Monkey Monday - February 15th, 2021

How to nail your content marketing: Part 2

Communication | Content | Marketing | Monkey Mondays | Online Marketing

In part two of our short series on content marketing, Matt and Chris are chatting about email marketing. Is your inbox full of spammy emails you don’t remember subscribing to? Do you spend valuable time from your day deleting a load of crap that’s been sent to you by companies you bought something from once?

Email marketing can be awful. But email marketing can be great. A lot of companies make it awful, but some companies - like Hiut Denim - make it great. If you want to be one of the great ones, we have some tips.

Tip #1: The future is subscribed

GDPR and other tech initiatives are making it harder for companies to spam their customers - and this is a good thing. As a conscientious company who cares about the wellbeing of their customers, you should be happy that consumers are being given more power over the kind of content they choose to receive. But it puts the onus on you to provide content that they actively want to sign up for - and that’s where the challenge lies. Just understanding that the future of content marketing is going to be on the consumer’s terms can help you to craft better content.

Tip #2: Don’t spam your customers!

We all get a lot of rubbish in our inboxes. How much of that mail actually gets opened? Hardly any of it. The more crap you send out to your mailing lists, the less likely those emails will be opened. You know how it is - you book a flight with an airline, and then you get sent an email every week for the next three years about flight deals you don’t even want. Don’t oversaturate your audience’s inboxes with stuff they don’t care about.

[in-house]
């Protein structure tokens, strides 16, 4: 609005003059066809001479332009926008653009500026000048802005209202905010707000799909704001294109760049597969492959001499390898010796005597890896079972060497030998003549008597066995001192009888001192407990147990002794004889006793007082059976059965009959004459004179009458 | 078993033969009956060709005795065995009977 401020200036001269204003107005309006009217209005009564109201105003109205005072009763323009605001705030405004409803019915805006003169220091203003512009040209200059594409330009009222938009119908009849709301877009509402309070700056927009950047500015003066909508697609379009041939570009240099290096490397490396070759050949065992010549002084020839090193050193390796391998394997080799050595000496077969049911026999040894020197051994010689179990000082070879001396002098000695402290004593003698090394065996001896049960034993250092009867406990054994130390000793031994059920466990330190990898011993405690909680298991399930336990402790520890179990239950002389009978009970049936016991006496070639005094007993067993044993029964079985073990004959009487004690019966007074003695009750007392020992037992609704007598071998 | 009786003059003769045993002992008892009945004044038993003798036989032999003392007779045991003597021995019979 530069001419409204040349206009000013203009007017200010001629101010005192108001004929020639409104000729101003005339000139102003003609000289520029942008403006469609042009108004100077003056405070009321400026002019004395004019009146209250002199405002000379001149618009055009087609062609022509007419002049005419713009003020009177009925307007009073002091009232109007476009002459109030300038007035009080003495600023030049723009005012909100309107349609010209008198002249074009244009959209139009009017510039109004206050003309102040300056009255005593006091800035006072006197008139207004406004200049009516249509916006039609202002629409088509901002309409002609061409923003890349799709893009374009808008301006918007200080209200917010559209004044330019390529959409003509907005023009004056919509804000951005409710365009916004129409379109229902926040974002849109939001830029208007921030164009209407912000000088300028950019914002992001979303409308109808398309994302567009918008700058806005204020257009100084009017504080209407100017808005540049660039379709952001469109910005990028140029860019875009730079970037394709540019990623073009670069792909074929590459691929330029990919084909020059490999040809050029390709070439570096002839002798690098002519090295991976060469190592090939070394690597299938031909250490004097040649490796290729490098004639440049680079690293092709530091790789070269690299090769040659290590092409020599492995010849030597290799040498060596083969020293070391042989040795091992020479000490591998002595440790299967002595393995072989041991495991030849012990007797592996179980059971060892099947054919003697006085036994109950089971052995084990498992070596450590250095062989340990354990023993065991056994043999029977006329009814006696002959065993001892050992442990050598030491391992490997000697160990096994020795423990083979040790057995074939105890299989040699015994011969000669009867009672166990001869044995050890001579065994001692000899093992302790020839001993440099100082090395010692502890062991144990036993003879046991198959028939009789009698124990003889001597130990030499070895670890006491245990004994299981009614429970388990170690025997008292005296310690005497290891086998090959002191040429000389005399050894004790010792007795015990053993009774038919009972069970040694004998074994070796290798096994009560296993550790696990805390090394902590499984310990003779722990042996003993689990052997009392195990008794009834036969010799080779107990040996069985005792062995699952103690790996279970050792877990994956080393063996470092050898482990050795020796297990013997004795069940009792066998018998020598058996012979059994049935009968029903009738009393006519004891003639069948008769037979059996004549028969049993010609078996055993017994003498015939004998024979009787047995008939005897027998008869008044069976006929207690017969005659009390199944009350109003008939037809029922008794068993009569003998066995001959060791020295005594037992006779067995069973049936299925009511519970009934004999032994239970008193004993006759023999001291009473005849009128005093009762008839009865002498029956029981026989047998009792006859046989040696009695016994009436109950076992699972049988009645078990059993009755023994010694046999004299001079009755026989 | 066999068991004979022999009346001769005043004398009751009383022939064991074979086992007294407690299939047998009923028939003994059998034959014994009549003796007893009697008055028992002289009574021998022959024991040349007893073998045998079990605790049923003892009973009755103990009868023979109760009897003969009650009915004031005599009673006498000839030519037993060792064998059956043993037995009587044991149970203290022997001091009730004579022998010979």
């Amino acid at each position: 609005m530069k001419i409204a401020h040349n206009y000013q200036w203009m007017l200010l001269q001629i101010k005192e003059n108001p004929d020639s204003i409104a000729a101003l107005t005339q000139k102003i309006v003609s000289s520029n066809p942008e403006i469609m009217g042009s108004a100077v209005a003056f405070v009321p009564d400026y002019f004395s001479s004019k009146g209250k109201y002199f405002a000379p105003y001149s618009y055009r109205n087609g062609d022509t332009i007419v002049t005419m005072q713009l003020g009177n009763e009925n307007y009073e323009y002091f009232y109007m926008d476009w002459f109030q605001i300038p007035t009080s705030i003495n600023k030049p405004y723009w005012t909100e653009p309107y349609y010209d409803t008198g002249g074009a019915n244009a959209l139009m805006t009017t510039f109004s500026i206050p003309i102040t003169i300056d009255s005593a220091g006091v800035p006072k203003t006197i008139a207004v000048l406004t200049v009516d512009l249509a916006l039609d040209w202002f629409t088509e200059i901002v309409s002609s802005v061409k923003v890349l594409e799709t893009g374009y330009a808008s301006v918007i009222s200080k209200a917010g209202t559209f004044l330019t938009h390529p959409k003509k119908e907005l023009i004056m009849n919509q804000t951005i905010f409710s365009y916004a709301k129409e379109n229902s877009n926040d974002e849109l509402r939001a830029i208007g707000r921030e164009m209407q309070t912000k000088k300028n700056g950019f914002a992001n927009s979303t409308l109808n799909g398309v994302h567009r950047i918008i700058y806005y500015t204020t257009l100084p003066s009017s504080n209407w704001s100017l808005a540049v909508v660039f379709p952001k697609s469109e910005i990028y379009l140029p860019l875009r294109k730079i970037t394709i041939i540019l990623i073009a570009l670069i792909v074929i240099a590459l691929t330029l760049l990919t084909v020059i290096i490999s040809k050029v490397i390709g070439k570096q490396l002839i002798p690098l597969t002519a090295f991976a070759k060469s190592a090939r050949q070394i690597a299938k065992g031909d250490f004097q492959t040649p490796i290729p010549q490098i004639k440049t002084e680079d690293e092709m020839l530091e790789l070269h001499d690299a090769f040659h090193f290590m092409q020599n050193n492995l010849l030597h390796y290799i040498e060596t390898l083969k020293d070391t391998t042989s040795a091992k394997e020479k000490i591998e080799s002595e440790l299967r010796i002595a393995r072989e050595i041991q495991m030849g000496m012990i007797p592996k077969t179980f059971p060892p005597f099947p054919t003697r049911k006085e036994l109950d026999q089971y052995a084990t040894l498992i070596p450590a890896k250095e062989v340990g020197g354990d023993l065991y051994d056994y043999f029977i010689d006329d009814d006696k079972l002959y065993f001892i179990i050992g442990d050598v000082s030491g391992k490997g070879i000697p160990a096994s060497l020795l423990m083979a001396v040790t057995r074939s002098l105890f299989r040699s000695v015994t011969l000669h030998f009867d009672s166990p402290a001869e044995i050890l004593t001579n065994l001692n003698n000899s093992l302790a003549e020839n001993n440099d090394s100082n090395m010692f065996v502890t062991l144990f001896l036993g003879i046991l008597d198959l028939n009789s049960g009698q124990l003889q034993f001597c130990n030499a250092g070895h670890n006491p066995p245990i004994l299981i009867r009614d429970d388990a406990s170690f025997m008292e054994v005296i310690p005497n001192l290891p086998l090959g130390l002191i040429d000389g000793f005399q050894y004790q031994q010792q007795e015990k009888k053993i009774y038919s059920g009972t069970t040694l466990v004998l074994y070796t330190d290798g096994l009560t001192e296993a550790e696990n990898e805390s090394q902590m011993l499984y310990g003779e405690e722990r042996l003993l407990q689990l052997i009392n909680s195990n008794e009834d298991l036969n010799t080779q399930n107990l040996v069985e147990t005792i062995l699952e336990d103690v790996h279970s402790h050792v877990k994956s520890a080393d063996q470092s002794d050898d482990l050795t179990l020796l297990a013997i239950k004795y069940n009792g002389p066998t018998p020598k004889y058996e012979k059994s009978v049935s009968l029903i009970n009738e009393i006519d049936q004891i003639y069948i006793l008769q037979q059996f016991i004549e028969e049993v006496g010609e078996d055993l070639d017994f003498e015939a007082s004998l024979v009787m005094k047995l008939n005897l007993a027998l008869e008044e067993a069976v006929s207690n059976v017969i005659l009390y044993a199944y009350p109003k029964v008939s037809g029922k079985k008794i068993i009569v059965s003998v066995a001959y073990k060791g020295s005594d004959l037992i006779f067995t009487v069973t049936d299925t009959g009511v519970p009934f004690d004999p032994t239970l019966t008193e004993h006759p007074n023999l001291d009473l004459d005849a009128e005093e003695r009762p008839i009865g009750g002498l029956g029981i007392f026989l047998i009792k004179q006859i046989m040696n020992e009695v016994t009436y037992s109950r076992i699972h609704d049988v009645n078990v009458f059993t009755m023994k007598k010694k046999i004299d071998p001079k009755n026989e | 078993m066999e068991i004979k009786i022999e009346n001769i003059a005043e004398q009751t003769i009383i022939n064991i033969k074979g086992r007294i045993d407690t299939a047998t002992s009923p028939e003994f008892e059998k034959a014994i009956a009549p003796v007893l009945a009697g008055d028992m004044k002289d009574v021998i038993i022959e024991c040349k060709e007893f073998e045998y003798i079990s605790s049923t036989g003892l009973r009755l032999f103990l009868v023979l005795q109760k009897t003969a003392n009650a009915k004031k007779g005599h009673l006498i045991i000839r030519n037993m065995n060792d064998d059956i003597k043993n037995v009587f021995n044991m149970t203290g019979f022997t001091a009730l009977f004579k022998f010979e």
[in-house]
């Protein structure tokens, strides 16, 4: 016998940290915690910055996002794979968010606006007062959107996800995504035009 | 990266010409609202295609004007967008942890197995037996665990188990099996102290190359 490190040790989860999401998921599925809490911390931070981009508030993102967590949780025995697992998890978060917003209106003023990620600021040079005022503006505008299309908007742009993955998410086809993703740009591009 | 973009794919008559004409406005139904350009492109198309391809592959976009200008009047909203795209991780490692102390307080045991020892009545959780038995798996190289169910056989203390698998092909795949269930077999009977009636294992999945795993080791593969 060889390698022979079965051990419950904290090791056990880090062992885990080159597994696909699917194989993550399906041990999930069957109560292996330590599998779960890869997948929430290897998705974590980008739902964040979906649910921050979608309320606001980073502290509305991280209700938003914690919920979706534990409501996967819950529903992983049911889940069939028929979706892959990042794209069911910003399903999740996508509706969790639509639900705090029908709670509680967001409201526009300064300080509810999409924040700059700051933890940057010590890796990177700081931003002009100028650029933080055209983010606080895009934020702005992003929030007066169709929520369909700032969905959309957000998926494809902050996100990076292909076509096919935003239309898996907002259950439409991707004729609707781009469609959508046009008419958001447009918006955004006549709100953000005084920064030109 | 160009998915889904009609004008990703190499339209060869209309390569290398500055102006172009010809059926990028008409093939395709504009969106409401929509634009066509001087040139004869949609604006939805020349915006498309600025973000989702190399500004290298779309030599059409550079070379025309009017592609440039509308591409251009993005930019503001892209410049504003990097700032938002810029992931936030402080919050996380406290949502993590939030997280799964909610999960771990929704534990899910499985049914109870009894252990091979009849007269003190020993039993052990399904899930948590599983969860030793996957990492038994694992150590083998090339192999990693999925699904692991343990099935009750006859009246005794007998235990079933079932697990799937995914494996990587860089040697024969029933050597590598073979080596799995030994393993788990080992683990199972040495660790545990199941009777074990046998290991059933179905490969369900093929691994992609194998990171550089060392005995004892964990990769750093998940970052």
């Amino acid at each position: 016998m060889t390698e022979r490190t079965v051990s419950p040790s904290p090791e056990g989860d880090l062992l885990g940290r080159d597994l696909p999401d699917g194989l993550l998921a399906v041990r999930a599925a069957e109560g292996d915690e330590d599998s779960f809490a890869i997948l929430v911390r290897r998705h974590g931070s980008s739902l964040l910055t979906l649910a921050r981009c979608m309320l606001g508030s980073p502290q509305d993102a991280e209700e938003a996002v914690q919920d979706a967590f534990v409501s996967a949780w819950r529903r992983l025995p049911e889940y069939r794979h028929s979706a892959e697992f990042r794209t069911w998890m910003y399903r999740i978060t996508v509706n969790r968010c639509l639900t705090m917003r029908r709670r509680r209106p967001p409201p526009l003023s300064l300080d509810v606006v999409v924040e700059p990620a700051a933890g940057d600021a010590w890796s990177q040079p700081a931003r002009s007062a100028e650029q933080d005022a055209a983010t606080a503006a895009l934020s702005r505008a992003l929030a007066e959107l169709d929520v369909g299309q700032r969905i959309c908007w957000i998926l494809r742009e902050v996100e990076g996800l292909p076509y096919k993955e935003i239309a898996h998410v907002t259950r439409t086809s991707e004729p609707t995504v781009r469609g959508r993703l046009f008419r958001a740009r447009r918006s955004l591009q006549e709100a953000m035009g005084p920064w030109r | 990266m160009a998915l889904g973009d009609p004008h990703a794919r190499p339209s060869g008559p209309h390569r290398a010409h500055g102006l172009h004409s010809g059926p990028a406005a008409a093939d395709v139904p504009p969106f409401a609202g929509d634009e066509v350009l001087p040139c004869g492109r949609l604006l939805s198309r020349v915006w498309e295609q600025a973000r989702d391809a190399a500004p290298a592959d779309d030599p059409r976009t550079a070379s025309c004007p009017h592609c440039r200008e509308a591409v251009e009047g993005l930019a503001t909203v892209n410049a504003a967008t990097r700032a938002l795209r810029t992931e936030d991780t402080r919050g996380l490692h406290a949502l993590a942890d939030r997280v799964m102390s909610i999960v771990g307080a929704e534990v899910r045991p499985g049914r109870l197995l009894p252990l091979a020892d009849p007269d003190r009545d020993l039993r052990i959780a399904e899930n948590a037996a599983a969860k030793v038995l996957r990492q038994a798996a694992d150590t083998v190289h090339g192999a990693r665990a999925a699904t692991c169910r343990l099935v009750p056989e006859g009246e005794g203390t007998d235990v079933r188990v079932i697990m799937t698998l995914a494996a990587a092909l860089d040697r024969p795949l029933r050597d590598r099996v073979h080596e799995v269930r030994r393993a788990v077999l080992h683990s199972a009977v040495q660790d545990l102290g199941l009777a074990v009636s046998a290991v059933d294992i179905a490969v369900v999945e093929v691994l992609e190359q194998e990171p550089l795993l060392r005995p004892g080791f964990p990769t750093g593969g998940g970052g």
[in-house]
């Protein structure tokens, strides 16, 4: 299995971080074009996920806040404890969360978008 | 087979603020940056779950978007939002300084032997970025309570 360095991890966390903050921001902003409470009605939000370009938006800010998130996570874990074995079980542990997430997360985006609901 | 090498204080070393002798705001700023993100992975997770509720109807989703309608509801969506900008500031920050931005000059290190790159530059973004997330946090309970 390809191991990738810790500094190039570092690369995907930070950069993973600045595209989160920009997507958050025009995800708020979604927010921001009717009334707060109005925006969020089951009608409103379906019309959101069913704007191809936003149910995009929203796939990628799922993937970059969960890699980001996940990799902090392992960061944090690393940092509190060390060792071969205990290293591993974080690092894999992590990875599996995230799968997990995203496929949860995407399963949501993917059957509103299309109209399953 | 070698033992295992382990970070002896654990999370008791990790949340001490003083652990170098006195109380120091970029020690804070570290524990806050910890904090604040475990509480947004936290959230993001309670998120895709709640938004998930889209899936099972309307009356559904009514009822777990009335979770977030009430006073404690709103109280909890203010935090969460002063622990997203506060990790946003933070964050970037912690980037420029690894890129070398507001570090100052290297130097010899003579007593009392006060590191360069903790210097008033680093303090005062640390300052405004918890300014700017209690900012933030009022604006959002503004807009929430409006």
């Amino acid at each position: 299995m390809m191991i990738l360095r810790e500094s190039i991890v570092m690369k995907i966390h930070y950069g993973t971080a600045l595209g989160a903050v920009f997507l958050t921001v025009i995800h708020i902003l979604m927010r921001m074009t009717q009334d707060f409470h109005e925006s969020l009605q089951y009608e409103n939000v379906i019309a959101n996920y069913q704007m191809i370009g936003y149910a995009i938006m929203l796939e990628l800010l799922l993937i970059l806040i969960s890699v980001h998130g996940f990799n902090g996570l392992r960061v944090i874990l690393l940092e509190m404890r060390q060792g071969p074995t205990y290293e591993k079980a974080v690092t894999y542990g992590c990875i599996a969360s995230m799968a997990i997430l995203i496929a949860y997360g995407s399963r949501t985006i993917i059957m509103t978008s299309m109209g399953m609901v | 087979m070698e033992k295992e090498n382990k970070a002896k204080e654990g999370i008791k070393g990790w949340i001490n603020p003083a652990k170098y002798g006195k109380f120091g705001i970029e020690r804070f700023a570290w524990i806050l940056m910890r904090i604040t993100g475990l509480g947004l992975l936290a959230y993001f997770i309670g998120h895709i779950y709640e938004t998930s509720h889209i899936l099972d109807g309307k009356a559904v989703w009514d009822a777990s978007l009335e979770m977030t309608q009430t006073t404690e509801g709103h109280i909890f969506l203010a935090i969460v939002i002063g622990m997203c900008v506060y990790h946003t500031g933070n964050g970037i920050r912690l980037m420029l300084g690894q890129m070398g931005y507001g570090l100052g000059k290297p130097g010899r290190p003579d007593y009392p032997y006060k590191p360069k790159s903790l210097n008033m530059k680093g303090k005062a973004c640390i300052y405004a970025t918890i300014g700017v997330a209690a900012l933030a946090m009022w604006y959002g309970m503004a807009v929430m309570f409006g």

Tip #3: Accept that most people don’t care about your news

Many companies fall into the trap of trying to share company news with their audience. ‘We’ve just expanded our warehouse!’; ‘We’ve just won a big contract with this company you’ve never heard of!’; ‘We’ve just had a paper published in this obscure journal!’; ‘We’ve reached this financial goal!’ It’s important to accept that most people don’t care about the stuff that goes on internally at your company. It may feel like big news to you, but it’s probably irrelevant to them. Understanding this can be the first step towards creating content people actually do care about.

Tip #4: Don’t just sell, sell, sell

One of the biggest turn-offs as an email user is the endless stream of companies trying to flog their shit to you via email. It’s all PRODUCT PRODUCT PRODUCT, DISCOUNT DISCOUNT DISCOUNT. Nobody wants to read this stuff. Maybe once in a while you’ll get lucky, and send a sales email to someone who happens to be thinking about buying that item at that particular moment, but all the rest of the time it’s just instant trash. It’s okay to publicise your promotions, but don’t have a new promotion every day. If you are offering a great deal once or twice a year, you’ll get more uptake than if you’re knocking 20% off every ten minutes. Instead, maybe there is something better you can be talking about, something that actually brings value to your customers and improves their day?

Tip #5: Less can be more when it comes to subscribers

Often there’s an arbitrary goal like ‘Let’s get to 1,000,000 subscribers!’ But that doesn’t really mean anything if 99% of those subscribers bin your email without reading it. Instead, it’s much more valuable to have a small list of carefully chosen subscribers who really care about what you’re doing. The goal is not to target everyone, it’s to target those who believe what you believe. If you do this, you’ll have a much better chance of connecting with your audience and retaining their loyalty.

Tip #6: Understand your audience

It’s always the most important thing to do in any marketing exercise, and email marketing is no exception. Understand your audience, and create content for them. Are they busy and time-starved? Then don’t send them loads of stuff to read. Are they interested in animal rights? Give them some interesting content on this topic. Are they keen travellers? Write about your travel experiences. Make the content personal and tailored to your audience, and this will give them an incentive to open.

Tip #7: Is email marketing even the right choice?

Don’t just copy what your competitors are doing. There might be a better way to spend your marketing budget than email marketing. Think about what you’re trying to achieve and analyse the best way to get there.